FDNY Chief Defends Hiring Practices
Under direct orders of a federal judge to appear in his Brooklyn courtroom and talk about the hiring practices of the New York City Fire Department, department Commissioner Sal Cassano summed up his opinion of the judge and the contention that the department has discriminated against minorities.
When Judge Nicholas Garaufis asked why the FDNY was opposed to setting a goal for the number of minorities passing a January civil service test, Cassano said, “I have a goal. My goal is to get the most qualified candidates as possible as firefighters and to diversify the department as much as I can.”
Cassano added that the Fire Department has measurably increased its number of black applicants while rebuilding its ranks a decade after the losses from 9/11.
“Even as we’re improving, recovering and rebuilding, we’ve still had it in mind to focus on diversity,” the commissioner testified at a two-hour proceeding in Federal District Court in Brooklyn.
Cassano’s appearance before Garaufis comes amid bitter litigation in which the judge found the city to have discriminated against minority candidates through the statistical effects of two prior entrance exams, in 1999 and 2002.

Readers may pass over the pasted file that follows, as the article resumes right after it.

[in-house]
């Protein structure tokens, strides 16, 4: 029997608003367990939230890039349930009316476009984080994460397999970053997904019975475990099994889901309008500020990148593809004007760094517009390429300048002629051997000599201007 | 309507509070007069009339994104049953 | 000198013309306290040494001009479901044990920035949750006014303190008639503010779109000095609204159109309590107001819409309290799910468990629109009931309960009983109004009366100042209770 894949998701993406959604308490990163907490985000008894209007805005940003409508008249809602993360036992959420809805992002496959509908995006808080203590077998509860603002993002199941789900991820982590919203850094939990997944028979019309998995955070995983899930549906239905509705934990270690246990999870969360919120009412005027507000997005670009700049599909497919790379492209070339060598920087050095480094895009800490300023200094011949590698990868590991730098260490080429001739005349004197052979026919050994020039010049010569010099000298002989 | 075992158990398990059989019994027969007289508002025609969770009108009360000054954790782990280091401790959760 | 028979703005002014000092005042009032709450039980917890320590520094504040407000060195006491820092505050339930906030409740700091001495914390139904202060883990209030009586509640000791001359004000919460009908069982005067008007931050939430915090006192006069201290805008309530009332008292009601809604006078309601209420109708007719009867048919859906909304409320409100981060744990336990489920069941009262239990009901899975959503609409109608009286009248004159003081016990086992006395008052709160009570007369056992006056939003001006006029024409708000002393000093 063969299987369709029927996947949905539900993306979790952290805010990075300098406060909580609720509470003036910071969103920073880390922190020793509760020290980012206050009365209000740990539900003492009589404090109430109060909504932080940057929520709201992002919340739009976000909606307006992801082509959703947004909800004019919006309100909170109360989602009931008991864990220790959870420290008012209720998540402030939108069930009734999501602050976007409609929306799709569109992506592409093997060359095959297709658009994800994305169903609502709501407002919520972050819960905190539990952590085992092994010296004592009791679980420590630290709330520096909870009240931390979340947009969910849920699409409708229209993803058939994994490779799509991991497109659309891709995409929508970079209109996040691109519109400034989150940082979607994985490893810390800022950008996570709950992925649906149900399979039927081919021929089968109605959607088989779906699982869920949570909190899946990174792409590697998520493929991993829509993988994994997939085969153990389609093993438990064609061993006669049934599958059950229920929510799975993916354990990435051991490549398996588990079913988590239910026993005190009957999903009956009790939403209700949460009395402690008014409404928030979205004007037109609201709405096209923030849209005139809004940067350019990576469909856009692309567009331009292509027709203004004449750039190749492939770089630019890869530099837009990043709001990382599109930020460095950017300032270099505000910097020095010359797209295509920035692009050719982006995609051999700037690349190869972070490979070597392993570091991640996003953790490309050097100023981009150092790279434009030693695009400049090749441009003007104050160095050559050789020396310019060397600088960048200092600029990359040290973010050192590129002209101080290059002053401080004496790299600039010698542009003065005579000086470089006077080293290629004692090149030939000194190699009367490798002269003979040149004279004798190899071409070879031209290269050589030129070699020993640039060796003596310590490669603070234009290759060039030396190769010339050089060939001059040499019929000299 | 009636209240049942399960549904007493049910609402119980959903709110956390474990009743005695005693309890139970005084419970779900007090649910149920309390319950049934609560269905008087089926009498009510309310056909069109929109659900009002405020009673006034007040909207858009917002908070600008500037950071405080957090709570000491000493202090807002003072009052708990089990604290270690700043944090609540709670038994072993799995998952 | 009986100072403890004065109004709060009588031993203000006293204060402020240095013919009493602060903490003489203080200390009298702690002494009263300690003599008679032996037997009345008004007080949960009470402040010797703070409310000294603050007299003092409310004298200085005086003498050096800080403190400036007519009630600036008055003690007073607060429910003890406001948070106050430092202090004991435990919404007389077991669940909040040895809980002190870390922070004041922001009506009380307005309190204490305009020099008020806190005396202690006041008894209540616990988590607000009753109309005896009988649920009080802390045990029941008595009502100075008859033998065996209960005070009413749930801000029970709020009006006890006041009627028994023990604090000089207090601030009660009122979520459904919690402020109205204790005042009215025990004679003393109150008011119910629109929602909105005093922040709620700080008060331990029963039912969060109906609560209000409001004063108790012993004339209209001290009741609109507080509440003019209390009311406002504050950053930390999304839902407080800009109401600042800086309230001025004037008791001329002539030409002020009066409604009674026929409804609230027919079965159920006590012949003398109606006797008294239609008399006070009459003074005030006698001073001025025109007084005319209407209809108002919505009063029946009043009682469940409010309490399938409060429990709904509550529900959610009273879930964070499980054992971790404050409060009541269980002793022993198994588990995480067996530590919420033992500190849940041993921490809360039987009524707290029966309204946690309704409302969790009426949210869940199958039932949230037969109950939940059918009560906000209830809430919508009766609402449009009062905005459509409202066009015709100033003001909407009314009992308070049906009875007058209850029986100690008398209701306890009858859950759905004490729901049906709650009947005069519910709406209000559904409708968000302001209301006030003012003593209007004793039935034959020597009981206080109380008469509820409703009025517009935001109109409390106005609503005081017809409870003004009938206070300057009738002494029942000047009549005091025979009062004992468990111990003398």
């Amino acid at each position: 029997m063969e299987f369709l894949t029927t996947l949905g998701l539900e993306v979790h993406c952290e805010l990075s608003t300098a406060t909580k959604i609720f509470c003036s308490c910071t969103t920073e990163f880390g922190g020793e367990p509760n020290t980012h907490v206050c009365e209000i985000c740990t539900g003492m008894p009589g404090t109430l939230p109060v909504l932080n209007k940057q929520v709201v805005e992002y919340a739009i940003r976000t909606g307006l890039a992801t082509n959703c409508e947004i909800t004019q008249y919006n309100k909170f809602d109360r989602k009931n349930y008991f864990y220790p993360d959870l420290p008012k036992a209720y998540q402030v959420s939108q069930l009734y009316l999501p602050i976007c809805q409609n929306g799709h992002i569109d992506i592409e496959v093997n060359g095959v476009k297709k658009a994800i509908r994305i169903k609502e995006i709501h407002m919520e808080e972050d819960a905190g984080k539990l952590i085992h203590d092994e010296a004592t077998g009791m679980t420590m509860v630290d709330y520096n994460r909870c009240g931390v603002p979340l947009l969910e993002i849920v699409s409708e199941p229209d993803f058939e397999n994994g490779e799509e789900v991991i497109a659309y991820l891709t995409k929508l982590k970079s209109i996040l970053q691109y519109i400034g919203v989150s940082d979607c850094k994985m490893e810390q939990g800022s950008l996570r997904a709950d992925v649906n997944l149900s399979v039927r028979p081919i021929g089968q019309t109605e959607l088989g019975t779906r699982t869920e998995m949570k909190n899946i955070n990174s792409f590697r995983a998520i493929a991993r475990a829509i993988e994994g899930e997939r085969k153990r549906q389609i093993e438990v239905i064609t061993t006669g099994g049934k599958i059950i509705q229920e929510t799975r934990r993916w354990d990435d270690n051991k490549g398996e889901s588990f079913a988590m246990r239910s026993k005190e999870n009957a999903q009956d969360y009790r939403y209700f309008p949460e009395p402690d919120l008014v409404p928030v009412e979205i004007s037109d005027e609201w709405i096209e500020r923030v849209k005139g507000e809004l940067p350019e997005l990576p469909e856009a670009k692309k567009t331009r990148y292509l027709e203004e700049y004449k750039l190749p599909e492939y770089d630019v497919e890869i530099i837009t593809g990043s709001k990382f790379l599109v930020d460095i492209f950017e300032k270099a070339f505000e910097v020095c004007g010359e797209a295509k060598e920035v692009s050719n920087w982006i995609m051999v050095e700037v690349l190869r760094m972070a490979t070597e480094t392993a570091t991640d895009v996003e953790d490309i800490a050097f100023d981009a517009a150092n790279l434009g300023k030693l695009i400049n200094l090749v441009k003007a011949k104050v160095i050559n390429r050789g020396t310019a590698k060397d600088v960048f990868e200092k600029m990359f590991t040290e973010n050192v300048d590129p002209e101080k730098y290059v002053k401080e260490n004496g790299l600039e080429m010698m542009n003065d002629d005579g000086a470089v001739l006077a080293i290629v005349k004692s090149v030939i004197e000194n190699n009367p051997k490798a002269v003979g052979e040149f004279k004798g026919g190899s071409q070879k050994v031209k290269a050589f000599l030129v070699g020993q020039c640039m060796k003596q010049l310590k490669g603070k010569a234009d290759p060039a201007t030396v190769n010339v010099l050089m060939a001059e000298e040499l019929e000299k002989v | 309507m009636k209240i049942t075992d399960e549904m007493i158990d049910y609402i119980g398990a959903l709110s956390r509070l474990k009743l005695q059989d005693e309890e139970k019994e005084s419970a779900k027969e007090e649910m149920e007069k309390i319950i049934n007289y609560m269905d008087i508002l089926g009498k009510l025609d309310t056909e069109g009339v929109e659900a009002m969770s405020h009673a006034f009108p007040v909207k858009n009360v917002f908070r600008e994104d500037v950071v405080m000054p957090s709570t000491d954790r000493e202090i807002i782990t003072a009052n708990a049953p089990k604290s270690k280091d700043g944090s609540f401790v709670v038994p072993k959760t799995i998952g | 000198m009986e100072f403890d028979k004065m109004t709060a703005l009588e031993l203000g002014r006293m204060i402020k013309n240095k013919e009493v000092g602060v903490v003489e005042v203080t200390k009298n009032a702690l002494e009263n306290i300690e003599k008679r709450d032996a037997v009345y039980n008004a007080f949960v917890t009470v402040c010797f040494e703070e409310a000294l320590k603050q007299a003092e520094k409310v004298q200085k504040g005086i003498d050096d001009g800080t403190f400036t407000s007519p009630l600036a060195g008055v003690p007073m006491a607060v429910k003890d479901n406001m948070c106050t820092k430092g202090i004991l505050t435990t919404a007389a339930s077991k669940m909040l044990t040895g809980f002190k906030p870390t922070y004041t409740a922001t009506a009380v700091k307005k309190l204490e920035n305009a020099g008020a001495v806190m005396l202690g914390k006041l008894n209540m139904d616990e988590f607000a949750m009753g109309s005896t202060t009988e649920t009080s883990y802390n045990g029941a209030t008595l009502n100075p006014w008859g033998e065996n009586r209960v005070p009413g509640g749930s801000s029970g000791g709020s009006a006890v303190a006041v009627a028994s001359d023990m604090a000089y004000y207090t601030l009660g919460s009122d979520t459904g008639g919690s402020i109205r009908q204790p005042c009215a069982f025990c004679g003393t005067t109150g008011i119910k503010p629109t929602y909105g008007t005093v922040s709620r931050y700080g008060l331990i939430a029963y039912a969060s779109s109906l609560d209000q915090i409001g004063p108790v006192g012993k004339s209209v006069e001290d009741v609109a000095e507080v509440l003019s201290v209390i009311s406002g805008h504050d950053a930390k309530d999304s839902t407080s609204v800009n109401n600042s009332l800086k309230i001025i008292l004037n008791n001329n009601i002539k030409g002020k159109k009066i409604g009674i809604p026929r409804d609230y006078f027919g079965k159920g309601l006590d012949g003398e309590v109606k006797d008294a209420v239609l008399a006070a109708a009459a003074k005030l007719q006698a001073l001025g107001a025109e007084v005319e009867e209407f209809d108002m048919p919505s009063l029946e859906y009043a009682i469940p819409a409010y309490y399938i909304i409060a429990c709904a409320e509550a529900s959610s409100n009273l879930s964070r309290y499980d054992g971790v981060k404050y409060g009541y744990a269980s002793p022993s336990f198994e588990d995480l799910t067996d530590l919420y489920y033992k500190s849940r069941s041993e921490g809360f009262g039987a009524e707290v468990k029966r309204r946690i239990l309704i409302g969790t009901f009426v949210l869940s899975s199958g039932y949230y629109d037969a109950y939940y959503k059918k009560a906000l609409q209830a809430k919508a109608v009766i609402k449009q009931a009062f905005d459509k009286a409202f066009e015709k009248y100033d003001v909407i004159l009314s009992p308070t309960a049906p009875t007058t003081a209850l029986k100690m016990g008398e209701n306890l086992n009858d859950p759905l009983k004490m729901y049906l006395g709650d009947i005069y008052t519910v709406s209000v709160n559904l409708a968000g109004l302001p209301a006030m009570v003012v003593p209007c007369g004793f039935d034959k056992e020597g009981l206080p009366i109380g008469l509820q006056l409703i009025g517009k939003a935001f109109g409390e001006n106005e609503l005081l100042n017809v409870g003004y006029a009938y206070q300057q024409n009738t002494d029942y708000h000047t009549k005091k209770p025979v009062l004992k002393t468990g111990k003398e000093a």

Last year, Garaufis, ruling in a lawsuit brought by the Vulcan Society, a black firefighters organization — said that the exams were part of a pattern of intentional discrimination by the city.
In response to questions from Pamela Miller, the city’s lawyer, Cassano said that of the 16,825 people who have applied so far to take the exam, 15.2 percent were black. That figure, he said, was almost twice the percentage of blacks who applied during the same time period for the last test, which was given in 2007.
“Never in the history of the Fire Department have our numbers been as good,” Cassano said.
When pushed on the question of the low number of minority firefighters now in the department, the commissioner said, “All we can do as a department is recruit as many minorities as we can. If you look at the results of our recruitment process so far, I don’t see how anyone can deny that the department has done its utmost to get minority candidates to apply for this exam.”
Garaufis ruled that the 1999 and 2002 tests were biased under a concept known as “disparate impact,” in which discrimination can be inferred from statistics: if minorities fare worse than whites, a circumstantial case can be made. He then extended his decision by ruling that the discrimination was intentional. He did not find that specific questions on the exam were discriminatory in their content or design.